At the operational level, the EU’s dependency from external planning assets has arguably undermined European capacity to plan and run its own operations by itself. The Berlin Plus agreement has become somewhat obsolete and partly also inadequate, and at any rate it is now unlikely to be resorted to. As for national OHQs, their non-standing nature and in any case relative small size have de facto slowed down and constrained EU military activities. The effective activation of the OHQ, together with the designation of an operation commander, can take time. Furthermore, the national character of OHQs gives the country that provides it a disproportionate role in the operation, while distance between the OHQ and Brussels can complicate communication and coordination.
The ad hoc nature of the system also makes it difficult to build up institutional memory on lessons learned and best practices.
In the particular case of non-executive missions, the absence of the military strategic level of command has inherently weakened the missions by depriving them of Brussels-based strategic guidance, especially when those missions have been militarily challenged (as happened for example when the EUTM Mali field HQ in Bamako was attacked in March 2016, incidentally while its Mission Commander was in Brussels). In Brussels the argument goes that non-executive missions may sometimes be even more exposed than the executive ones, therefore calling for stronger support in Brussels. The lack of an OHQ has also shaped the prerogatives and work-load of the Mission Commander, who must both run the mission in situ and report (physically) at regular intervals to Brussels-based Political and Security Committee (PSC), Military Committee, and even ATHENA’s Special Committee.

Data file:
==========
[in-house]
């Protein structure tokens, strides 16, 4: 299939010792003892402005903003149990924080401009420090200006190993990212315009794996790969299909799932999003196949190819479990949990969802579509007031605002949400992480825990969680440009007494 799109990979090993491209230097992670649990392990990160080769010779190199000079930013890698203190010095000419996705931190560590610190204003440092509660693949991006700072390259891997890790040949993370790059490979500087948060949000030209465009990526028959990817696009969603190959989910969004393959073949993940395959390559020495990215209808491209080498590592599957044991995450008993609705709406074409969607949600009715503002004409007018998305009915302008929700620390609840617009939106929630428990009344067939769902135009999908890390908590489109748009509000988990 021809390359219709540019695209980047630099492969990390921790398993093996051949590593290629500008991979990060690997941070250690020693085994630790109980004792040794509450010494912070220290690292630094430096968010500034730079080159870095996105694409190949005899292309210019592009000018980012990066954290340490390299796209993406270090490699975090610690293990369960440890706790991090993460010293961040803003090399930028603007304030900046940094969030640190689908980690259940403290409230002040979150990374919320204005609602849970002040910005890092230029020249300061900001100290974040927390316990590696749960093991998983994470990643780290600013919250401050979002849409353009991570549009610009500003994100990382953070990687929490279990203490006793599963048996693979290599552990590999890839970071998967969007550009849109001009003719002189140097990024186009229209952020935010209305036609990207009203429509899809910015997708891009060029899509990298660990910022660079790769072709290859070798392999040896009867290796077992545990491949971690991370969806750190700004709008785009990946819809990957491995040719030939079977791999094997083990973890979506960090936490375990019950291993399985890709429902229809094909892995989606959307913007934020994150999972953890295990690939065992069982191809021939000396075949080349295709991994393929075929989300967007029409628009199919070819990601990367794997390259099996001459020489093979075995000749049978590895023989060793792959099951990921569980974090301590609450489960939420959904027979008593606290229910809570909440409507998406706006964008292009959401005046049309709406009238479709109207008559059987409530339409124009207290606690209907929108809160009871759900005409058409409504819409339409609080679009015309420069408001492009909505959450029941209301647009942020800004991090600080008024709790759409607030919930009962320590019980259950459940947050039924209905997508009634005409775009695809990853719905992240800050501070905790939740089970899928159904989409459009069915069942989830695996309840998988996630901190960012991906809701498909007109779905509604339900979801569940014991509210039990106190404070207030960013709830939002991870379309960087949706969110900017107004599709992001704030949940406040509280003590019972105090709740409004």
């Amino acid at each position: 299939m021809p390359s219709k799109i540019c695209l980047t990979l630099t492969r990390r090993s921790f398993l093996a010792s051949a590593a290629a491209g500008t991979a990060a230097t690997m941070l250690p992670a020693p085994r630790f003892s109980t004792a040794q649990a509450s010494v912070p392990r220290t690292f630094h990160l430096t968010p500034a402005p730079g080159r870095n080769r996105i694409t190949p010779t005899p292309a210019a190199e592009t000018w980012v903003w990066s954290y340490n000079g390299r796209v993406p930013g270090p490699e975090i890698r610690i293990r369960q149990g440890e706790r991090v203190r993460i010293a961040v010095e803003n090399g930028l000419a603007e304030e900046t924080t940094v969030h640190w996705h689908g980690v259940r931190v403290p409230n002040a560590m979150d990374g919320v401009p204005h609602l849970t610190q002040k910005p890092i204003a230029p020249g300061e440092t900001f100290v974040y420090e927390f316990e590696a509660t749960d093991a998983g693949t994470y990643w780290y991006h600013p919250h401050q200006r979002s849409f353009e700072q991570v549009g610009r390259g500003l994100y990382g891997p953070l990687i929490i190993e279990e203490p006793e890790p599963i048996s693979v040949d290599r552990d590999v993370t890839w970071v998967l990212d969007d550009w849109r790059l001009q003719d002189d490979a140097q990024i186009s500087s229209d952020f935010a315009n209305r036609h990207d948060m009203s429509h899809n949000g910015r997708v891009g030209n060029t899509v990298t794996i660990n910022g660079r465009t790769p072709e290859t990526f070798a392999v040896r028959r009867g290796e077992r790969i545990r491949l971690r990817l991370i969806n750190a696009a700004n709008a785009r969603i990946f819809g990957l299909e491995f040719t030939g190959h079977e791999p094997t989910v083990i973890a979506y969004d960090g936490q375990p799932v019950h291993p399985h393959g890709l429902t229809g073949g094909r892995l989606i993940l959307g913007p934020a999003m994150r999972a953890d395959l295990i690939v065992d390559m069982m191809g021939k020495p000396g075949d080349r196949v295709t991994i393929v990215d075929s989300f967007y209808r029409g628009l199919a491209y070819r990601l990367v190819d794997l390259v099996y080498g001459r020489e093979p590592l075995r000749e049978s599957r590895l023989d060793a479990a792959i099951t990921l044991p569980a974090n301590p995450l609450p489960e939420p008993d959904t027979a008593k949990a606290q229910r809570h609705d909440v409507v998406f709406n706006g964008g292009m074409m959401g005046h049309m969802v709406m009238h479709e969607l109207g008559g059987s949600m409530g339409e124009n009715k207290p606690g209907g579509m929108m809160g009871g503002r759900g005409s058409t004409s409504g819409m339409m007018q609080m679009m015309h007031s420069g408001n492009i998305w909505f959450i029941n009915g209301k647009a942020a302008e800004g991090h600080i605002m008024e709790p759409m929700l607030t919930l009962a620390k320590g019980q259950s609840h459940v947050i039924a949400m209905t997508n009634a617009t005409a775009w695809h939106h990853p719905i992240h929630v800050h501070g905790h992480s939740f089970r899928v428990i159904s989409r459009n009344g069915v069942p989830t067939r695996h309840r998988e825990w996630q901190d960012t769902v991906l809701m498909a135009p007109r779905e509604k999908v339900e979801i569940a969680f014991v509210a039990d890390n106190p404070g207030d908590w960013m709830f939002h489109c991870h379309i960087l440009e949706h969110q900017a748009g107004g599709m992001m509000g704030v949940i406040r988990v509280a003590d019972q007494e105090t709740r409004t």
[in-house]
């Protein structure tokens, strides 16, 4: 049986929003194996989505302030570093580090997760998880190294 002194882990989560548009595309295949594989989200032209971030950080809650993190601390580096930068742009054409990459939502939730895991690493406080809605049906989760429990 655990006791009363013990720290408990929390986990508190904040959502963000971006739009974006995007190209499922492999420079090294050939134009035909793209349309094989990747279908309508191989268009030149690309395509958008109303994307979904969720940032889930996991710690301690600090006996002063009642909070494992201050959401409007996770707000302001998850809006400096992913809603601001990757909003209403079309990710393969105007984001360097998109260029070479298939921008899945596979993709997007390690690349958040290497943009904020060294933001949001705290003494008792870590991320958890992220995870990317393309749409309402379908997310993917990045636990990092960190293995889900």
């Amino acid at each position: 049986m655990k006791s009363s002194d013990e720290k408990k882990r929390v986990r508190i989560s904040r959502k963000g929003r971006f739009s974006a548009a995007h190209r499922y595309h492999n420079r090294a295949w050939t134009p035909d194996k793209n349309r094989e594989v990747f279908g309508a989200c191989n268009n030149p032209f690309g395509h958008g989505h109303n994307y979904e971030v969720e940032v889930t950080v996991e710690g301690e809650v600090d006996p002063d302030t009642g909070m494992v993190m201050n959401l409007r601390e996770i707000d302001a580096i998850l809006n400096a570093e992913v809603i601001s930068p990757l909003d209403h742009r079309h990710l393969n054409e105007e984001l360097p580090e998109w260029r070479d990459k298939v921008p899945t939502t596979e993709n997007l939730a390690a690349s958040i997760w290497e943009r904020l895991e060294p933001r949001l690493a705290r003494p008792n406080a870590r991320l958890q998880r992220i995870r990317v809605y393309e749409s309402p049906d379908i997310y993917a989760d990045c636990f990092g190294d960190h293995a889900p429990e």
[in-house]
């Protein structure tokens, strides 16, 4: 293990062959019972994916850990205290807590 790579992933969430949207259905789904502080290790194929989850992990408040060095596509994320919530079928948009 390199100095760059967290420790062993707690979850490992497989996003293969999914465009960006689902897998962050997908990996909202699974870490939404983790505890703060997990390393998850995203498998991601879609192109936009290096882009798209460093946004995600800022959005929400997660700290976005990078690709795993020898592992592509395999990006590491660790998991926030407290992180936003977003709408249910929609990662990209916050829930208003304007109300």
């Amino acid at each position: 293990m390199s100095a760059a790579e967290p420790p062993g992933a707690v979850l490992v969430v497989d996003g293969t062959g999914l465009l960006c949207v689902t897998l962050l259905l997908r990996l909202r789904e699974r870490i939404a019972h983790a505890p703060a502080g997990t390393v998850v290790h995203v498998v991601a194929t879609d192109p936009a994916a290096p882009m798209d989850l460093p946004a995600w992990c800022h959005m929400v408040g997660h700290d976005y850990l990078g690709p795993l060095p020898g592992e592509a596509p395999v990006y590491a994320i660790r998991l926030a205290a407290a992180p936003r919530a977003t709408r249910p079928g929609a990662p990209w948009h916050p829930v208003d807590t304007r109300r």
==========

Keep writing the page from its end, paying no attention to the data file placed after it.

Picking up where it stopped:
Those issues have led to calls for some rectification of the initial construction such as the insertion of a military strategic planning and conduct layer (for non-executive missions) within the EEAS.
The political side of the debate is, however, no less salient: indeed, an EU command structure has for years been a symbol of some sort of strategic autonomy. Conversely, for the EU, not having a full-fledged political-military structure has not only been the sign of its incompleteness as a security actor, but also evidence of some member states’ reluctance to see this ever happening. Since the very birth of CSDP, the quest for a military-capable Union has been countered by arguments of non-duplication with existing NATO structures, as well as some more general doubts on whether the EU should take the military route anyway. A permanent OHQ has been at the heart of this opposition. The idea to create such a body was tabled on several occasions, including in the midst of what has remained the most severe crisis of the EU’s CFSP over the Iraq War in 2003, when a group of countries proposed the creation of an EU operational planning cell to remedy the institution’s dependency on third parties. Several other proposals have been put forward since at various levels, notably in relation to the implementation of the Lisbon Treaty – yet a consensus was never reached.
The new momentum
Beyond all this, the release of the EUGS and the momentum it generated, on the one hand, and the perspective of the UK’s leaving the EU, on the other, have created a context in which some sort of permanent command structure has now been contemplated like never before.